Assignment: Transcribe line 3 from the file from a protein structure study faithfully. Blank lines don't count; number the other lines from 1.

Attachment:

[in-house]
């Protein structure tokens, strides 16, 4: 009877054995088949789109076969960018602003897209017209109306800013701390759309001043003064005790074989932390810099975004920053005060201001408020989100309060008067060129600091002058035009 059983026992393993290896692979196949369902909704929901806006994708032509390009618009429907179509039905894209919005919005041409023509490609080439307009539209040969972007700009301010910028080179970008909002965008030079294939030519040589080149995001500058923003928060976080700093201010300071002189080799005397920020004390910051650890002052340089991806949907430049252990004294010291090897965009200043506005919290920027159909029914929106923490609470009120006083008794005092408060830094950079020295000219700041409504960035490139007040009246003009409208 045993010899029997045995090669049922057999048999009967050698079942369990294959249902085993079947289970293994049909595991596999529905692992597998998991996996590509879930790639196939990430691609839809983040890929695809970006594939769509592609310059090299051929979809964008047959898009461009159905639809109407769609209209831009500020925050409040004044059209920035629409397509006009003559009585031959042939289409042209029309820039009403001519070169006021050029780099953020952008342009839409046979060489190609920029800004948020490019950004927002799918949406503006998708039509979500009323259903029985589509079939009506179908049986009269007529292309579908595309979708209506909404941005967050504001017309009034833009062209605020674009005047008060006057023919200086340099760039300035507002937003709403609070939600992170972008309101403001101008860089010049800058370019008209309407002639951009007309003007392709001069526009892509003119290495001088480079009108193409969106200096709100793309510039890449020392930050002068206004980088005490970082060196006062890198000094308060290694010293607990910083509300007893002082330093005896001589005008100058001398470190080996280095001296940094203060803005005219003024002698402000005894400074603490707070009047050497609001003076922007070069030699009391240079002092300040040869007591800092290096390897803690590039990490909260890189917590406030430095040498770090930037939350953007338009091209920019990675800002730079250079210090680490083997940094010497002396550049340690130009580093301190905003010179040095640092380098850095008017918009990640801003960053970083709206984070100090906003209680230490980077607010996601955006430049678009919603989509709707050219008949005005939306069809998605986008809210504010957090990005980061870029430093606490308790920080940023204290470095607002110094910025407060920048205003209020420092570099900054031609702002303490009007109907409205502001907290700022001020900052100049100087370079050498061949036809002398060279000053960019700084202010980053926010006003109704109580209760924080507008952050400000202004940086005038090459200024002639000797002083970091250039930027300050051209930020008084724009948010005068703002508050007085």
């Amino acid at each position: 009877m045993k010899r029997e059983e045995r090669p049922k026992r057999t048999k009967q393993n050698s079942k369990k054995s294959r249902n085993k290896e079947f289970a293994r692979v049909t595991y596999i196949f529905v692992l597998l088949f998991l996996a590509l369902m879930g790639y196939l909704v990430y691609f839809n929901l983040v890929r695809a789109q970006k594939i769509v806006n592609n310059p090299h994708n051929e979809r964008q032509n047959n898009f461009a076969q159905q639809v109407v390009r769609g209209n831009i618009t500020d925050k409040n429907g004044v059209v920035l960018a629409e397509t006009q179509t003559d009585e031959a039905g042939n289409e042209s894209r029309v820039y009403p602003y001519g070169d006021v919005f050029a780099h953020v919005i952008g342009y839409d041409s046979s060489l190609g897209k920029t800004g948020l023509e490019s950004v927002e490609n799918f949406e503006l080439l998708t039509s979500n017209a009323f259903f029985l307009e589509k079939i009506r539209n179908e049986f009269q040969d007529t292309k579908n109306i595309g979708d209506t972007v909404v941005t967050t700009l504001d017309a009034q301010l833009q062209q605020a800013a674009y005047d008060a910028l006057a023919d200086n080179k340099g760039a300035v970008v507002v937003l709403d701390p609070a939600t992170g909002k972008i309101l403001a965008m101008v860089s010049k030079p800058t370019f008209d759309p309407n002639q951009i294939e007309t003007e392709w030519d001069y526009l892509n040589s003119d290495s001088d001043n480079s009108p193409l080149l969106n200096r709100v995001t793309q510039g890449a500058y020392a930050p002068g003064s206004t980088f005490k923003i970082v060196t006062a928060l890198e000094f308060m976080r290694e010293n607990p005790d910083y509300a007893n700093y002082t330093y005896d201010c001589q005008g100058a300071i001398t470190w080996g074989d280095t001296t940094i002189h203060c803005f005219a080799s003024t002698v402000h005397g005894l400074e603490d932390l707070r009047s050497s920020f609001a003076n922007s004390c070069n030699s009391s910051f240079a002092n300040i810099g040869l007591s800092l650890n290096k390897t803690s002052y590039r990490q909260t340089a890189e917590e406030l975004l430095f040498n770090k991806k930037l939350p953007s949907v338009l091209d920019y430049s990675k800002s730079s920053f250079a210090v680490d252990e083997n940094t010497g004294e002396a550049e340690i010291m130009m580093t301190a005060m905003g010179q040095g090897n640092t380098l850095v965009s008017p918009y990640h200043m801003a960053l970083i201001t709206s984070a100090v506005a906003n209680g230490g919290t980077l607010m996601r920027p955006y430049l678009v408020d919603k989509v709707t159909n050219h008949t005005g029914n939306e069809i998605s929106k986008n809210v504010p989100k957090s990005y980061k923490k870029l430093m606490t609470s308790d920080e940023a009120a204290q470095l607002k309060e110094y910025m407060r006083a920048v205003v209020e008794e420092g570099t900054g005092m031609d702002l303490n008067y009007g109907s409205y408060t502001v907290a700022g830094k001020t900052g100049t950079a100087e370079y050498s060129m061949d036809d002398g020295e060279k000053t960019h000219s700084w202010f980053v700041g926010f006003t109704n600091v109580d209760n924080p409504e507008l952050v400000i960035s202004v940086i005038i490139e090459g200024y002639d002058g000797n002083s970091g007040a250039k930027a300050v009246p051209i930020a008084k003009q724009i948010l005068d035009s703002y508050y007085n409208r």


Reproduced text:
């Amino acid at each position: 009877m045993k010899r029997e059983e045995r090669p049922k026992r057999t048999k009967q393993n050698s079942k369990k054995s294959r249902n085993k290896e079947f289970a293994r692979v049909t595991y596999i196949f529905v692992l597998l088949f998991l996996a590509l369902m879930g790639y196939l909704v990430y691609f839809n929901l983040v890929r695809a789109q970006k594939i769509v806006n592609n310059p090299h994708n051929e979809r964008q032509n047959n898009f461009a076969q159905q639809v109407v390009r769609g209209n831009i618009t500020d925050k409040n429907g004044v059209v920035l960018a629409e397509t006009q179509t003559d009585e031959a039905g042939n289409e042209s894209r029309v820039y009403p602003y001519g070169d006021v919005f050029a780099h953020v919005i952008g342009y839409d041409s046979s060489l190609g897209k920029t800004g948020l023509e490019s950004v927002e490609n799918f949406e503006l080439l998708t039509s979500n017209a009323f259903f029985l307009e589509k079939i009506r539209n179908e049986f009269q040969d007529t292309k579908n109306i595309g979708d209506t972007v909404v941005t967050t700009l504001d017309a009034q301010l833009q062209q605020a800013a674009y005047d008060a910028l006057a023919d200086n080179k340099g760039a300035v970008v507002v937003l709403d701390p609070a939600t992170g909002k972008i309101l403001a965008m101008v860089s010049k030079p800058t370019f008209d759309p309407n002639q951009i294939e007309t003007e392709w030519d001069y526009l892509n040589s003119d290495s001088d001043n480079s009108p193409l080149l969106n200096r709100v995001t793309q510039g890449a500058y020392a930050p002068g003064s206004t980088f005490k923003i970082v060196t006062a928060l890198e000094f308060m976080r290694e010293n607990p005790d910083y509300a007893n700093y002082t330093y005896d201010c001589q005008g100058a300071i001398t470190w080996g074989d280095t001296t940094i002189h203060c803005f005219a080799s003024t002698v402000h005397g005894l400074e603490d932390l707070r009047s050497s920020f609001a003076n922007s004390c070069n030699s009391s910051f240079a002092n300040i810099g040869l007591s800092l650890n290096k390897t803690s002052y590039r990490q909260t340089a890189e917590e406030l975004l430095f040498n770090k991806k930037l939350p953007s949907v338009l091209d920019y430049s990675k800002s730079s920053f250079a210090v680490d252990e083997n940094t010497g004294e002396a550049e340690i010291m130009m580093t301190a005060m905003g010179q040095g090897n640092t380098l850095v965009s008017p918009y990640h200043m801003a960053l970083i201001t709206s984070a100090v506005a906003n209680g230490g919290t980077l607010m996601r920027p955006y430049l678009v408020d919603k989509v709707t159909n050219h008949t005005g029914n939306e069809i998605s929106k986008n809210v504010p989100k957090s990005y980061k923490k870029l430093m606490t609470s308790d920080e940023a009120a204290q470095l607002k309060e110094y910025m407060r006083a920048v205003v209020e008794e420092g570099t900054g005092m031609d702002l303490n008067y009007g109907s409205y408060t502001v907290a700022g830094k001020t900052g100049t950079a100087e370079y050498s060129m061949d036809d002398g020295e060279k000053t960019h000219s700084w202010f980053v700041g926010f006003t109704n600091v109580d209760n924080p409504e507008l952050v400000i960035s202004v940086i005038i490139e090459g200024y002639d002058g000797n002083s970091g007040a250039k930027a300050v009246p051209i930020a008084k003009q724009i948010l005068d035009s703002y508050y007085n409208r």